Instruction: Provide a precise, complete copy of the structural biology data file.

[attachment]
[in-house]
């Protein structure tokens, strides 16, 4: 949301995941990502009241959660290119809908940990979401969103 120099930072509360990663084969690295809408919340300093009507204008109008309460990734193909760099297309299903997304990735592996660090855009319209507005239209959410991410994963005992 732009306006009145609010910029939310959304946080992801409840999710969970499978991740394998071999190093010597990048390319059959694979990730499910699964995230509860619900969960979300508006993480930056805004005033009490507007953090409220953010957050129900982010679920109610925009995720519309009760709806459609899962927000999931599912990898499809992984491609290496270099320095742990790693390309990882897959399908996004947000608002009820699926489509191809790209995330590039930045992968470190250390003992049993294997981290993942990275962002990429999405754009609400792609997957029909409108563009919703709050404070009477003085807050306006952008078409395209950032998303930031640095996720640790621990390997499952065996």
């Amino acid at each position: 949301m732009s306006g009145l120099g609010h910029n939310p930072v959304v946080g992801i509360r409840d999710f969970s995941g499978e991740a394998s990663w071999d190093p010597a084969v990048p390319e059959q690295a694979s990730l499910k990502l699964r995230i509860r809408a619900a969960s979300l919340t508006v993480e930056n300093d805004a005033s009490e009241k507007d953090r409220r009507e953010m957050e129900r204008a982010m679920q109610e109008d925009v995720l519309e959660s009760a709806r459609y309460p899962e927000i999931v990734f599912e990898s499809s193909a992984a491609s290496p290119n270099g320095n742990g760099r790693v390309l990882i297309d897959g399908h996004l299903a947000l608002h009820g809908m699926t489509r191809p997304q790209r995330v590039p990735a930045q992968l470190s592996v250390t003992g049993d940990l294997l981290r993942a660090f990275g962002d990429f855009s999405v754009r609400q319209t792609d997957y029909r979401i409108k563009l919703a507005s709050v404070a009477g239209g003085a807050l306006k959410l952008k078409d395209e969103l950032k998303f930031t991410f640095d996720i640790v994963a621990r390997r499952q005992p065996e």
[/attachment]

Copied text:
[in-house]
């Protein structure tokens, strides 16, 4: 949301995941990502009241959660290119809908940990979401969103 120099930072509360990663084969690295809408919340300093009507204008109008309460990734193909760099297309299903997304990735592996660090855009319209507005239209959410991410994963005992 732009306006009145609010910029939310959304946080992801409840999710969970499978991740394998071999190093010597990048390319059959694979990730499910699964995230509860619900969960979300508006993480930056805004005033009490507007953090409220953010957050129900982010679920109610925009995720519309009760709806459609899962927000999931599912990898499809992984491609290496270099320095742990790693390309990882897959399908996004947000608002009820699926489509191809790209995330590039930045992968470190250390003992049993294997981290993942990275962002990429999405754009609400792609997957029909409108563009919703709050404070009477003085807050306006952008078409395209950032998303930031640095996720640790621990390997499952065996």
């Amino acid at each position: 949301m732009s306006g009145l120099g609010h910029n939310p930072v959304v946080g992801i509360r409840d999710f969970s995941g499978e991740a394998s990663w071999d190093p010597a084969v990048p390319e059959q690295a694979s990730l499910k990502l699964r995230i509860r809408a619900a969960s979300l919340t508006v993480e930056n300093d805004a005033s009490e009241k507007d953090r409220r009507e953010m957050e129900r204008a982010m679920q109610e109008d925009v995720l519309e959660s009760a709806r459609y309460p899962e927000i999931v990734f599912e990898s499809s193909a992984a491609s290496p290119n270099g320095n742990g760099r790693v390309l990882i297309d897959g399908h996004l299903a947000l608002h009820g809908m699926t489509r191809p997304q790209r995330v590039p990735a930045q992968l470190s592996v250390t003992g049993d940990l294997l981290r993942a660090f990275g962002d990429f855009s999405v754009r609400q319209t792609d997957y029909r979401i409108k563009l919703a507005s709050v404070a009477g239209g003085a807050l306006k959410l952008k078409d395209e969103l950032k998303f930031t991410f640095d996720i640790v994963a621990r390997r499952q005992p065996e």